Penny Ferrer had created and performed Forum Theatre as a student at the University of Texas at Austin, through a program called Voices Against Violence. So when she first started working at the Ali Forney Center, as a counselor for LGBT youth in AFC’s shelters, she was excited to find out that AFC had a partnership with TONYC--and when she became an Intensive Case Manager, she asked specifically if she could work with the troupe.

Like Candace, Penny values Theatre of the Oppressed’s unique cocktail of art and advocacy. “We’re always looking for groups where the youth can be out in the community doing direct advocacy work or being part of a movement,” she says, but few partnerships have lasted as long as the one with TONYC. “At this point, the young people really expect it. I’m already talking to people about the next cycle—people who couldn’t be a part of this cycle are already asking me about August.”

Returning to the Legislative Theatre Festival after performing in last year’s inaugural event will provide the AFC youth with another rare opportunity to rub elbows with LGBT politicians “who are really making a difference,” like City Council members Brad Lander, Corey Johnson, and Majority Leader Jimmy Van Bramer. But it’s not all about the bigwigs--it means a lot to them to spend time with the other troupes. At last week’s joint rehearsal with the Housing Works troupe, AFC actors were “excited to be around some older LGBT folks,” Penny says. "It’s a way for them to access a connection to their broader community.”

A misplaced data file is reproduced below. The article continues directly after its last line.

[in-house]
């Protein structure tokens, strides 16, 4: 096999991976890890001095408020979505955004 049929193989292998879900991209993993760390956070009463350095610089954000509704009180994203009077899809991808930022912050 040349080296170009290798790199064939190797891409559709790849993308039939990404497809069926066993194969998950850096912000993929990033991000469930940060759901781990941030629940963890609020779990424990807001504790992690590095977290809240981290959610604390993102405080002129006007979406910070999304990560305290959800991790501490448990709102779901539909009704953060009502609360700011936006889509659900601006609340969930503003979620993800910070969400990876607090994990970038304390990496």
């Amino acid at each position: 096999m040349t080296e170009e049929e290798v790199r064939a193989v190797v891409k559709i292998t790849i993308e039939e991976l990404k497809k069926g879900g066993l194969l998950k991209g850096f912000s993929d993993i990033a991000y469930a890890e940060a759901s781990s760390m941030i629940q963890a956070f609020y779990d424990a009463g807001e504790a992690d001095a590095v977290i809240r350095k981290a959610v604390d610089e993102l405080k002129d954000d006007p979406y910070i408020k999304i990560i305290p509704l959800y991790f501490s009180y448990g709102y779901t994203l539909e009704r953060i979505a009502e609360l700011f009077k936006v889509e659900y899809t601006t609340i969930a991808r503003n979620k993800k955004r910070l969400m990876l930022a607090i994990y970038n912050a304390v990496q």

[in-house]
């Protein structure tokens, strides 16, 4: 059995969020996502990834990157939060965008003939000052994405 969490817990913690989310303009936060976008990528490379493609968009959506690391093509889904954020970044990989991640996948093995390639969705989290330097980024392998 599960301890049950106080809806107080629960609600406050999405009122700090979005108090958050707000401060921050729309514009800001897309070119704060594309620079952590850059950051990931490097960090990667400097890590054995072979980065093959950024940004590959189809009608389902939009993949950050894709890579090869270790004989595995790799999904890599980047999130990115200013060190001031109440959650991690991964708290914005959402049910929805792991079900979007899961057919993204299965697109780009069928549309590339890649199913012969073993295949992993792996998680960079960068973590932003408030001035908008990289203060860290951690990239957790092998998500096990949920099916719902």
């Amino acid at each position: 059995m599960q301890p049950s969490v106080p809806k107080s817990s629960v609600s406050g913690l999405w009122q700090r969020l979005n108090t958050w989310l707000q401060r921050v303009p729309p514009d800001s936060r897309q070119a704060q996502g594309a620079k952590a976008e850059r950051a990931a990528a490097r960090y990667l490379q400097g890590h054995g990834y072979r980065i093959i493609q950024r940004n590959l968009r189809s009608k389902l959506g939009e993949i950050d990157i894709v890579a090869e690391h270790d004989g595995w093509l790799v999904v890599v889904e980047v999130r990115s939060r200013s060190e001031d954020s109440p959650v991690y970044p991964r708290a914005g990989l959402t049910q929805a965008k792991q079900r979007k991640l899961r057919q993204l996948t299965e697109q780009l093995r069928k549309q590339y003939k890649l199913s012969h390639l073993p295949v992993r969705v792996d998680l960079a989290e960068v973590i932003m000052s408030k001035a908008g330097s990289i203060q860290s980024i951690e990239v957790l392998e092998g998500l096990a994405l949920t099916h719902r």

And just as importantly, “they feel really proud for doing something they developed. They often bring their friends. They’re really proud to be part of this.”

Tenaja Jordan, CASES Queens Justice Corps 

“The goal of our program,” says Tenaja Jordan, Program Director at the Queens Justice Corps, “is to help young people engage the community in a restorative justice dialogue.” Based in Jamaica, Queens, the QJC is a project of the Center for Alternative Sentencing and Employment Services (CASES), and founded on the idea that, as Tenaja puts it, “if young people do a community service project in their community, they give back in their community, they’re less likely to reoffend in their community.”